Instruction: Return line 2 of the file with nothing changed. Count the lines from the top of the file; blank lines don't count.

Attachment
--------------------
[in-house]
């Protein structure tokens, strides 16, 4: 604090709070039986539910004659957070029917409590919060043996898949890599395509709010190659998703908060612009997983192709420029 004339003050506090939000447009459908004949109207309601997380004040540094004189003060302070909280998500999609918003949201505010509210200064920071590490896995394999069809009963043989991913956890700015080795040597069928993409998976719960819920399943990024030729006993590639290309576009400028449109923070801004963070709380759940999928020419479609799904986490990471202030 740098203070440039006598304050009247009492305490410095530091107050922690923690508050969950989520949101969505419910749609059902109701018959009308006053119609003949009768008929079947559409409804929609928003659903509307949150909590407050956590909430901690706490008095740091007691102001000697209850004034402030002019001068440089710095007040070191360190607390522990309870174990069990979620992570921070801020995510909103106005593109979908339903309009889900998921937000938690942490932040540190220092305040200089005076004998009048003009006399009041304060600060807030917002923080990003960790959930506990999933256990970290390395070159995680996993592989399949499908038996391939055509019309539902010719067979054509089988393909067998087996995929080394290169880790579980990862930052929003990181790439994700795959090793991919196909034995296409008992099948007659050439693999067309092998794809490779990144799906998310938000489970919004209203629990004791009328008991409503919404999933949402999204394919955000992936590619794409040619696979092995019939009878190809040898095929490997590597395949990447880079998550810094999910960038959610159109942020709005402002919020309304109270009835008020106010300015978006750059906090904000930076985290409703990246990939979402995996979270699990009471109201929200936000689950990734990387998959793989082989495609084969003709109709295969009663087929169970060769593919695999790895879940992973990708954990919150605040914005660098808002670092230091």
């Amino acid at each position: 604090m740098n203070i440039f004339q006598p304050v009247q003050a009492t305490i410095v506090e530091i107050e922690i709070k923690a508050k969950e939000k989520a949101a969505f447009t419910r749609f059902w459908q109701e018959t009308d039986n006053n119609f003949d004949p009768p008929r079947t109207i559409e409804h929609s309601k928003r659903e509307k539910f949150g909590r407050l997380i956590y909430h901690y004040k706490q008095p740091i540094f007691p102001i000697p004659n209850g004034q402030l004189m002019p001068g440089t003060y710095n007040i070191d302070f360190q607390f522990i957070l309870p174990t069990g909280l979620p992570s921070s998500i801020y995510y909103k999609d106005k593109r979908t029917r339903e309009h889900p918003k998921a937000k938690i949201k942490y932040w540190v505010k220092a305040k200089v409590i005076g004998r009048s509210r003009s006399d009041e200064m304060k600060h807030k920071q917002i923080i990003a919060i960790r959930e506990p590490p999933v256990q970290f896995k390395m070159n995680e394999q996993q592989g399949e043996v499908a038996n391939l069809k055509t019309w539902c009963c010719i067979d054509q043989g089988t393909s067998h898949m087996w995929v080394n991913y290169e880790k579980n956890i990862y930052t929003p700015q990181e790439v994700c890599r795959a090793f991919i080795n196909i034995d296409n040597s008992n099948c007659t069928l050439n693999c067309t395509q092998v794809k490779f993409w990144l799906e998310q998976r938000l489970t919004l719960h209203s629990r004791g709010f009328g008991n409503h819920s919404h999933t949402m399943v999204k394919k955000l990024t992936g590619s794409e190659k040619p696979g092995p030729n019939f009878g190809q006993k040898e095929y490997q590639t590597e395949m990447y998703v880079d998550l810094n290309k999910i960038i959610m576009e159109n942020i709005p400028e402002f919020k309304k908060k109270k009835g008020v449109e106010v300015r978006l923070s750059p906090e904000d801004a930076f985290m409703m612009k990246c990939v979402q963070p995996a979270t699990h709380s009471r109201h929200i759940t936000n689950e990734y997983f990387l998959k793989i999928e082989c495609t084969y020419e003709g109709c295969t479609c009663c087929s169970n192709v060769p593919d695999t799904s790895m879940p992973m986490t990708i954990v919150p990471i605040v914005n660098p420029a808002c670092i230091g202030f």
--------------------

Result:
């Protein structure tokens, strides 16, 4: 604090709070039986539910004659957070029917409590919060043996898949890599395509709010190659998703908060612009997983192709420029 004339003050506090939000447009459908004949109207309601997380004040540094004189003060302070909280998500999609918003949201505010509210200064920071590490896995394999069809009963043989991913956890700015080795040597069928993409998976719960819920399943990024030729006993590639290309576009400028449109923070801004963070709380759940999928020419479609799904986490990471202030 740098203070440039006598304050009247009492305490410095530091107050922690923690508050969950989520949101969505419910749609059902109701018959009308006053119609003949009768008929079947559409409804929609928003659903509307949150909590407050956590909430901690706490008095740091007691102001000697209850004034402030002019001068440089710095007040070191360190607390522990309870174990069990979620992570921070801020995510909103106005593109979908339903309009889900998921937000938690942490932040540190220092305040200089005076004998009048003009006399009041304060600060807030917002923080990003960790959930506990999933256990970290390395070159995680996993592989399949499908038996391939055509019309539902010719067979054509089988393909067998087996995929080394290169880790579980990862930052929003990181790439994700795959090793991919196909034995296409008992099948007659050439693999067309092998794809490779990144799906998310938000489970919004209203629990004791009328008991409503919404999933949402999204394919955000992936590619794409040619696979092995019939009878190809040898095929490997590597395949990447880079998550810094999910960038959610159109942020709005402002919020309304109270009835008020106010300015978006750059906090904000930076985290409703990246990939979402995996979270699990009471109201929200936000689950990734990387998959793989082989495609084969003709109709295969009663087929169970060769593919695999790895879940992973990708954990919150605040914005660098808002670092230091």